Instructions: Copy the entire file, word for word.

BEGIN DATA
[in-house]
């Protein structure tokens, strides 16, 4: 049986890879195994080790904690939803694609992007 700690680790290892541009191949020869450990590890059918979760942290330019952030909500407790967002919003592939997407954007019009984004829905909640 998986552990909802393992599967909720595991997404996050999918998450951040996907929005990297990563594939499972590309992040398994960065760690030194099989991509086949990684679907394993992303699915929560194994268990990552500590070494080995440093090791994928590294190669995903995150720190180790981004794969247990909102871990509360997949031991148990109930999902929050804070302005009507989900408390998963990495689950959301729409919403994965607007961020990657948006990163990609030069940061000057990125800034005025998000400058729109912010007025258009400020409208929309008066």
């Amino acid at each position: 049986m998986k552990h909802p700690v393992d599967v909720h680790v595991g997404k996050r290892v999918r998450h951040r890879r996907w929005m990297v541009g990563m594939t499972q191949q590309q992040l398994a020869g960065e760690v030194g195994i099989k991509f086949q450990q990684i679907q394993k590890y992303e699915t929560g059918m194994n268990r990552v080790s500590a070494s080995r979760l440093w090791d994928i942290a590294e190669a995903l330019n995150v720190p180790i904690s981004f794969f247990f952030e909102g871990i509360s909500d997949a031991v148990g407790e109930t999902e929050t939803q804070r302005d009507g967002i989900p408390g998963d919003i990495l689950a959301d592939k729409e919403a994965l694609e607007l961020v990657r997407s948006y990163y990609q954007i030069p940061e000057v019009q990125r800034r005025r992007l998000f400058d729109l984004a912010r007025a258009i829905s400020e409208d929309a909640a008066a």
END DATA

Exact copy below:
[in-house]
């Protein structure tokens, strides 16, 4: 049986890879195994080790904690939803694609992007 700690680790290892541009191949020869450990590890059918979760942290330019952030909500407790967002919003592939997407954007019009984004829905909640 998986552990909802393992599967909720595991997404996050999918998450951040996907929005990297990563594939499972590309992040398994960065760690030194099989991509086949990684679907394993992303699915929560194994268990990552500590070494080995440093090791994928590294190669995903995150720190180790981004794969247990909102871990509360997949031991148990109930999902929050804070302005009507989900408390998963990495689950959301729409919403994965607007961020990657948006990163990609030069940061000057990125800034005025998000400058729109912010007025258009400020409208929309008066």
């Amino acid at each position: 049986m998986k552990h909802p700690v393992d599967v909720h680790v595991g997404k996050r290892v999918r998450h951040r890879r996907w929005m990297v541009g990563m594939t499972q191949q590309q992040l398994a020869g960065e760690v030194g195994i099989k991509f086949q450990q990684i679907q394993k590890y992303e699915t929560g059918m194994n268990r990552v080790s500590a070494s080995r979760l440093w090791d994928i942290a590294e190669a995903l330019n995150v720190p180790i904690s981004f794969f247990f952030e909102g871990i509360s909500d997949a031991v148990g407790e109930t999902e929050t939803q804070r302005d009507g967002i989900p408390g998963d919003i990495l689950a959301d592939k729409e919403a994965l694609e607007l961020v990657r997407s948006y990163y990609q954007i030069p940061e000057v019009q990125r800034r005025r992007l998000f400058d729109l984004a912010r007025a258009i829905s400020e409208d929309a909640a008066a």